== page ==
This morning, as a last resort, found a website that had example soundfiles of Arizona songbirds. I played them. Found another on the songbirds of New York. Played those too. I swiped them off the interweb and combined them on a CD with soundtracks from various Youtube parakeet videos. Result--instantaneously happy parakeet, flying around the room, chatting back at the speakers, perching on my finger and eating foxtails pulled from the weeds in the garden. Considering that meteorologists are predicting the longest string of 90+ degree days since 1988, it's a good thing that I found at least this. The A/C is not likely to be off for some time. Let's just see how long I can handle hearing badly-edited birdsong sound files...Davo may end up being the sullen one.
Thursday, August 02, 2007
One thing that has weighed heavily on my mind over the past few years has been the idea of memory and how it is valued. Some of the other first year poets can likely remember my 4 or 5 page series of notes regarding a novel/long poem sequence. The notes were tremendously overburdened with detail and were overmuch by even those likely to write a large novel. Those involved in the reading were quite diplomatic regarding my glut of material and structural thoughts. Most of the bits in my notes had to do with my upbringing and the importance of keeping a historical context on things, as well as experiences of my family with Alzheimer's and how it affects memory.
I was concerned at the time primarily with the personal aspect of memory and how it is vilified or valued, but in the current political climate, memory also happens to be on center stage regarding various hearings. Memory of the people that are testifying--if they actually show up to testify--is rather consistently faulty. Gonzalez had his famous "I don't recall" testimony not terribly long ago which has morphed, in later testimonies to "I can't answer that question" now that the President is the Big Block to Governmental memory. Phrases of the past year tend to orbit around "I'm not aware" and "I don't know." But memory and its forms are a major obsession at present and the governmental problems of late are only a small part of that.
In bed at my grandparents' house some years back, I was reading a book before falling asleep when my grandmother opened the door. The room had been, over thirty years ago, the room she shared with her husband.
"Where's Gilbert?" she asked.
"He's in the room across the hall, gramma." She blinked and thought a second, hand still on the doorknob, then looked back at me. "Well, good night, then."
"Good night," I said.
She had no idea who I was. She had walked from the bathroom to go to bed and in her bed, in the place of where she thought her husband was, a stranger was reading, a book held under the shade of the lamp. Based on what the stranger said, she closed the door and said goodnight and went to a different room. I'm not sure how many of us would have done the same thing and not caused a ruckus. And in the eye of newborns I can't help but see the same expression of newness and wonder that I kept seeing in her eyes during that and subsequent visits.
Forms of memory are seen everywhere. Hugo's thesis in Notre Dame that architecture is literature, and literature is seen as a form of memory, that same architecture as a backdrop to the interplay of Esmeralda and Quasimodo and the evil Frollo. Literature is, in its own right, memory. Any form of repetition as a form of memory, from the repeated arches or triangulations of a bridge or building to the repeated arches of wires between posts along the highway, to the fact that so many people have been named David or Michael or Frederick or Alice or Theodore before us; the fact that the names we ourselves carry are a form of memory. And in looking forward in the moving car one sees in the same field of vision the receding perspective of the countryside in the oblong mirror glued to the glass.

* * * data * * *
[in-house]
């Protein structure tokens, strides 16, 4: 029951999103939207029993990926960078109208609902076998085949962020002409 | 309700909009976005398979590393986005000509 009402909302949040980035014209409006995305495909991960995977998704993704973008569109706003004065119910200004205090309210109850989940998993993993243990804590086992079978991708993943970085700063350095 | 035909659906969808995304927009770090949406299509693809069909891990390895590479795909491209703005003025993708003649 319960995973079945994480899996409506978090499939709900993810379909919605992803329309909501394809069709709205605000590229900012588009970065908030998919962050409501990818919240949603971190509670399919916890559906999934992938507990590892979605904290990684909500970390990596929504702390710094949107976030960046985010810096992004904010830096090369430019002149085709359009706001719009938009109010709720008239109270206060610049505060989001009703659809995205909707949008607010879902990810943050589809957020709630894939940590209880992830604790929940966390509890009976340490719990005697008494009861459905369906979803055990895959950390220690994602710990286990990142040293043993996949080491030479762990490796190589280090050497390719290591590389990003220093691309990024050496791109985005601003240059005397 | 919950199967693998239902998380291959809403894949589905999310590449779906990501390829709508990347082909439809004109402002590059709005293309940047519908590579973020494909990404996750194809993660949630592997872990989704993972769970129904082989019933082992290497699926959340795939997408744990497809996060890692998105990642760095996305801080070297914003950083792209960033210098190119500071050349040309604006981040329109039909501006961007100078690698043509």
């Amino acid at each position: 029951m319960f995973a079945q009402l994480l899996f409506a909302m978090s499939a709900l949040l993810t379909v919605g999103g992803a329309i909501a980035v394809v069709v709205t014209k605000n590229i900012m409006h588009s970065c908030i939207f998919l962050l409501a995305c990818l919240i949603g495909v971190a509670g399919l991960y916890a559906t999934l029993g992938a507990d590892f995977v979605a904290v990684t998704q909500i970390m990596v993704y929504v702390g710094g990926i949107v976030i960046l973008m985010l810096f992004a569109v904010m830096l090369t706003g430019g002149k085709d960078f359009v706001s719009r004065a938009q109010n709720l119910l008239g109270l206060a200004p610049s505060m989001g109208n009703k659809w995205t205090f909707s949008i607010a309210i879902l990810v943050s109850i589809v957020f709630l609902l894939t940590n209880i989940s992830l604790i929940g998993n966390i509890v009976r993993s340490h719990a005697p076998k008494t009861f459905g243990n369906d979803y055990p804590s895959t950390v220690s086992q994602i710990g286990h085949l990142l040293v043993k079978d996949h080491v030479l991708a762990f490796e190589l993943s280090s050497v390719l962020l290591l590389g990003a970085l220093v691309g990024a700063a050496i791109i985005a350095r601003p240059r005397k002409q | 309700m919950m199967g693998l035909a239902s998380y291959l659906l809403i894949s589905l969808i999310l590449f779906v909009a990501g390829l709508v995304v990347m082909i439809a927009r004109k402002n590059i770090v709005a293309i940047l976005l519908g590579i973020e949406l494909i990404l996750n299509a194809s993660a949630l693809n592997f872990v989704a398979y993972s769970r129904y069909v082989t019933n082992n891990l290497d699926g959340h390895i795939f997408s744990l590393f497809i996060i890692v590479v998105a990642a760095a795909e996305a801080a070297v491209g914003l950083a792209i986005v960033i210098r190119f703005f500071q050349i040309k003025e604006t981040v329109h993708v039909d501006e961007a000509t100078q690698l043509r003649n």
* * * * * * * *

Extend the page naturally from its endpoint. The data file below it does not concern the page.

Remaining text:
Memory is, currently, worth both everything and nothing. Politicians wish they could forget, and dear relatives either wish desperately they could remember or live in a present that no longer is, with surrogate sons and husbands, and acquaintances that no longer exist. The past and near-present are the current battleground of society. If one has the power to control history, one has great power. Without that, it's a frightening place to be. Its a frightening place to be nonetheless.
picture adapted from a still from The Life and Death of 9413, A Hollywood Extra
I kinda like our ozone layer. I don't drive much, took Indy public transport (arguably the worst for how large the city is in the nation--even Lafayette has better busing) for over five years before getting my car. Had a non-engine-driven lawn mower. The usual. I've spent all but three days this summer not using my air conditioning, but after yesterday's weather, and with today expected to be five degrees hotter with more humidity, I'm in hunker-down mode with the curtains closed and the A/C on. This is the first house I've lived in that has had central air, and for a substantial part of my formative years, I've been of the school that A/C simply makes you wimpy. One can be hot, even with the A/C on, and going outside simply becomes intolerable. So, then, why have it? For days like this, when it's gonna be over 95, with humidity in the over 80s category.
The parakeet can't cling to the screen, can't hear the birds singing, can't respond to the outside, and so today sulks on the curtain rod. But at least isn't panting due to the temperature.
In the half light the curtains admit, I've got plenty to do--books to read, much to write, and a semester to plan, pondering questions such as whether I should make the freshies read French Futurist/Cubists and Dostoevsky, or should I do something else.... Plus, the huge amount of Haydn I've been putting off for months is still hanging over my head. The lawn can wait, the weeds can wait, the windows can continue to cook in the garage.